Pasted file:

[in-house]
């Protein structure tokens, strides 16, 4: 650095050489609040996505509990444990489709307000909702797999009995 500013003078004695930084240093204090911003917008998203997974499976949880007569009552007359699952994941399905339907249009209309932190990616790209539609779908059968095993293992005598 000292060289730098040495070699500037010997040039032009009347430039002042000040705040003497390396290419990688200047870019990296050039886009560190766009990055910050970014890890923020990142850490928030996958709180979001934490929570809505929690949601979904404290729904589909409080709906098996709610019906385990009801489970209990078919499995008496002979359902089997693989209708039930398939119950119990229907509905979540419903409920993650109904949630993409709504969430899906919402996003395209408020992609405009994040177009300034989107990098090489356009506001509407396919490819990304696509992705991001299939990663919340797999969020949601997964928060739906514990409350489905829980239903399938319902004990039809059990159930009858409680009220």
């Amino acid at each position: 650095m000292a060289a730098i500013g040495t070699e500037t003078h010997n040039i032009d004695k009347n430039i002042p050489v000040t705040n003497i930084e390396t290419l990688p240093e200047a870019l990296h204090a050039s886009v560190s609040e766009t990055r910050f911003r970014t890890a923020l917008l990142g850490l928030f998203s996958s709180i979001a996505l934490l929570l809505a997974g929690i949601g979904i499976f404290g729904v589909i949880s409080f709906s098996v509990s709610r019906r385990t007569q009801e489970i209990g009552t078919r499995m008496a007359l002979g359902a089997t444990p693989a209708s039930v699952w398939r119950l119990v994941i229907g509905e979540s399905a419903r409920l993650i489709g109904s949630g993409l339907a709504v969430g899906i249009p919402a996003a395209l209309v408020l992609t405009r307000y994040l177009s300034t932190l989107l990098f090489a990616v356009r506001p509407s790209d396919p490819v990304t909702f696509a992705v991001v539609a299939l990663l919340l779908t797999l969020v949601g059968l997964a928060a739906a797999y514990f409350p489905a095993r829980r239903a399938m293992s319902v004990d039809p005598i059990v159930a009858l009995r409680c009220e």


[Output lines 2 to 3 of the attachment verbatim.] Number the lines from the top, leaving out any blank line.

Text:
């Protein structure tokens, strides 16, 4: 650095050489609040996505509990444990489709307000909702797999009995 500013003078004695930084240093204090911003917008998203997974499976949880007569009552007359699952994941399905339907249009209309932190990616790209539609779908059968095993293992005598 000292060289730098040495070699500037010997040039032009009347430039002042000040705040003497390396290419990688200047870019990296050039886009560190766009990055910050970014890890923020990142850490928030996958709180979001934490929570809505929690949601979904404290729904589909409080709906098996709610019906385990009801489970209990078919499995008496002979359902089997693989209708039930398939119950119990229907509905979540419903409920993650109904949630993409709504969430899906919402996003395209408020992609405009994040177009300034989107990098090489356009506001509407396919490819990304696509992705991001299939990663919340797999969020949601997964928060739906514990409350489905829980239903399938319902004990039809059990159930009858409680009220």
């Amino acid at each position: 650095m000292a060289a730098i500013g040495t070699e500037t003078h010997n040039i032009d004695k009347n430039i002042p050489v000040t705040n003497i930084e390396t290419l990688p240093e200047a870019l990296h204090a050039s886009v560190s609040e766009t990055r910050f911003r970014t890890a923020l917008l990142g850490l928030f998203s996958s709180i979001a996505l934490l929570l809505a997974g929690i949601g979904i499976f404290g729904v589909i949880s409080f709906s098996v509990s709610r019906r385990t007569q009801e489970i209990g009552t078919r499995m008496a007359l002979g359902a089997t444990p693989a209708s039930v699952w398939r119950l119990v994941i229907g509905e979540s399905a419903r409920l993650i489709g109904s949630g993409l339907a709504v969430g899906i249009p919402a996003a395209l209309v408020l992609t405009r307000y994040l177009s300034t932190l989107l990098f090489a990616v356009r506001p509407s790209d396919p490819v990304t909702f696509a992705v991001v539609a299939l990663l919340l779908t797999l969020v949601g059968l997964a928060a739906a797999y514990f409350p489905a095993r829980r239903a399938m293992s319902v004990d039809p005598i059990v159930a009858l009995r409680c009220e």